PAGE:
As ARRL traffic manager Fred Schnell was beginning his voyage to the southern hemisphere with the US Navy,1 arctic explorer Donald MacMillan2 announced he would once again sail north with shortwave radio aboard the Bowdoin.3 The trip would begin in June 1925, and this time he planned to explore the north polar region using airplanes to determine whether any land existed there. The Bowdoin would be accompanied by a second ship, the Peary, captained by Commander Eugene F. MacDonald, Jr., president of Zenith, who would also be MacMillan’s second in command. The Peary carried three amphibian airplanes to be used to search for a postulated “vast Arctic continent” as they called it, near the pole. The National Geographic Society, representing the press, would collect news stories for further distribution.
Macmillan asked amateurs around the world, and the ARRL in particular, to help maintain communications with the expedition. Following in Don Mix’s footsteps, John Reinartz, of 1QP-1XAM, who was also a Lieutenant in the US Navy Reserve Force, would serve as the expedition’s radio operator. Both ships carried radio equipment but only the Bowdoin would have shortwave capability to cover 20, 40, 80, and 160 meters. The airplanes were also equipped with transmitters for 40 meters capable of operating CW or phone powered by batteries in case of a forced landing.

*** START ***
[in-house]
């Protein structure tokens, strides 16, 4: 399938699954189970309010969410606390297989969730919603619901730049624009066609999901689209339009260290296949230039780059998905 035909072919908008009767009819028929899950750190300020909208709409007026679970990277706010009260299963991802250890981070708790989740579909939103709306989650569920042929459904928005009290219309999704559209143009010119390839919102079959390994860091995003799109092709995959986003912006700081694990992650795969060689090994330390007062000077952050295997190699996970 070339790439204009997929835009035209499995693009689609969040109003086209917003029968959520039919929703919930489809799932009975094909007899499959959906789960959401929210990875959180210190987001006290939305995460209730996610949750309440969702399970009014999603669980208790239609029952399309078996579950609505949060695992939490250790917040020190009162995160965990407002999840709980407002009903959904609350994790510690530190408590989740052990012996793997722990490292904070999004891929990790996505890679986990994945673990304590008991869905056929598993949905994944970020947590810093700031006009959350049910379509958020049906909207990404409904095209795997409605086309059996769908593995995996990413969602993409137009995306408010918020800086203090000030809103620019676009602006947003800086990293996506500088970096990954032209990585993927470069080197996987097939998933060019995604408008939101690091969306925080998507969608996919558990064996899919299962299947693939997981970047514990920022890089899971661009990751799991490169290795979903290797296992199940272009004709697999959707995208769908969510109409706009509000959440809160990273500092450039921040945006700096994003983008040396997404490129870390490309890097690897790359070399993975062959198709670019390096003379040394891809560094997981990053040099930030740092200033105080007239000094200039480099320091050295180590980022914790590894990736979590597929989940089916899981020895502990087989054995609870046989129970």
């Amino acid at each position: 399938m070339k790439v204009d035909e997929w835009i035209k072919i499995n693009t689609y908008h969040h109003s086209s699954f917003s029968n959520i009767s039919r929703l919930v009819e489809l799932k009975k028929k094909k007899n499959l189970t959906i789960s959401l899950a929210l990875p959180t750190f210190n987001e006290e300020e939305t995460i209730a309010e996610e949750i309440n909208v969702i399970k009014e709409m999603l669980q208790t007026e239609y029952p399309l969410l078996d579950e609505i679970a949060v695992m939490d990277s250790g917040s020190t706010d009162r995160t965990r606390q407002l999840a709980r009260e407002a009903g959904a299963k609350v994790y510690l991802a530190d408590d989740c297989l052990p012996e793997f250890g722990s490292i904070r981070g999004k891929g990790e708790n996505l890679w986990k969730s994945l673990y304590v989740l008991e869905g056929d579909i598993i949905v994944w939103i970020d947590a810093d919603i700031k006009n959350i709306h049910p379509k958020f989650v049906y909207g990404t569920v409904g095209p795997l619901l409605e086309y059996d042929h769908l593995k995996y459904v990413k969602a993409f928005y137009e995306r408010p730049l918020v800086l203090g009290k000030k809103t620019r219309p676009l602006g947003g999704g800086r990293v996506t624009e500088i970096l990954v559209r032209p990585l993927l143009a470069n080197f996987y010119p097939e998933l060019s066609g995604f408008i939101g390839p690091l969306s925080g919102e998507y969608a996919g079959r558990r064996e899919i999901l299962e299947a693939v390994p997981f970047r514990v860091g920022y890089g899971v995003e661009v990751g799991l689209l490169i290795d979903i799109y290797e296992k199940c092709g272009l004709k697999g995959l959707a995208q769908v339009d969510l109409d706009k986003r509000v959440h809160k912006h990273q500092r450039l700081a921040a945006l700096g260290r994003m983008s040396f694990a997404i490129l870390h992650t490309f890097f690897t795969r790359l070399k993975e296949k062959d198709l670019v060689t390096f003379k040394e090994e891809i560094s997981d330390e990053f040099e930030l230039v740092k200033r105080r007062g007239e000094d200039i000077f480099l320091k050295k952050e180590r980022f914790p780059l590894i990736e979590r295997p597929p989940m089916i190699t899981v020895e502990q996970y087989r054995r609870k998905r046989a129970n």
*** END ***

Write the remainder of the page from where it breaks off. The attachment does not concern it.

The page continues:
This trip would be short, a dash up and back during the northern hemisphere summer months.4 Reinartz planned four three-hour periods of operation each day at 6:00 a.m., noon, and 6:00 p.m. Eastern Time. They would primarily operate on 40 meters wavelength with 20 being used more often as they got further north, expecting to rely on that band as the ship entered the region of constant daylight.
As on the previous expedition, the equipment, all donated, was designed and built by Zenith. It was planned out during a conference with Reinartz in March that included Professor Jansky of the University of Minnesota, and Don Wallace, 9ZT, along with Zenith designers Hassel and Forbes.
With easily interchangeable inductors, their transmitter could cover the 20, 40, 80 and 160-meter bands, producing 250 watts output power on CW and phone. It was powered by a 32-volt storage battery with backup, and dual 750-watt gasoline fueled generators. Cold, wet conditions at sea dictated using control panels made from dry maple boiled in paraffin which were supplied by the Thordarson Company, known for their transformers. Tested in Chicago at 9XN with antennas similar to the ones to be used aboard ship, its signal was heard loudly on 40 meters by Schnell at NRRL aboard the USS Seattle 1,600 miles west of San Francisco, and at 4AG in New Zealand—all during the daytime.
Three receivers were supplied: Zenith shortwave, Super Zenith broadcast, and a long wave receiver for press and time signals. The shortwave receiver consisted of a detector and two-stage audio amplifier and, like the transmitter, it had plug-in coils so it could cover the entire 15 through 220 meter range of wavelengths.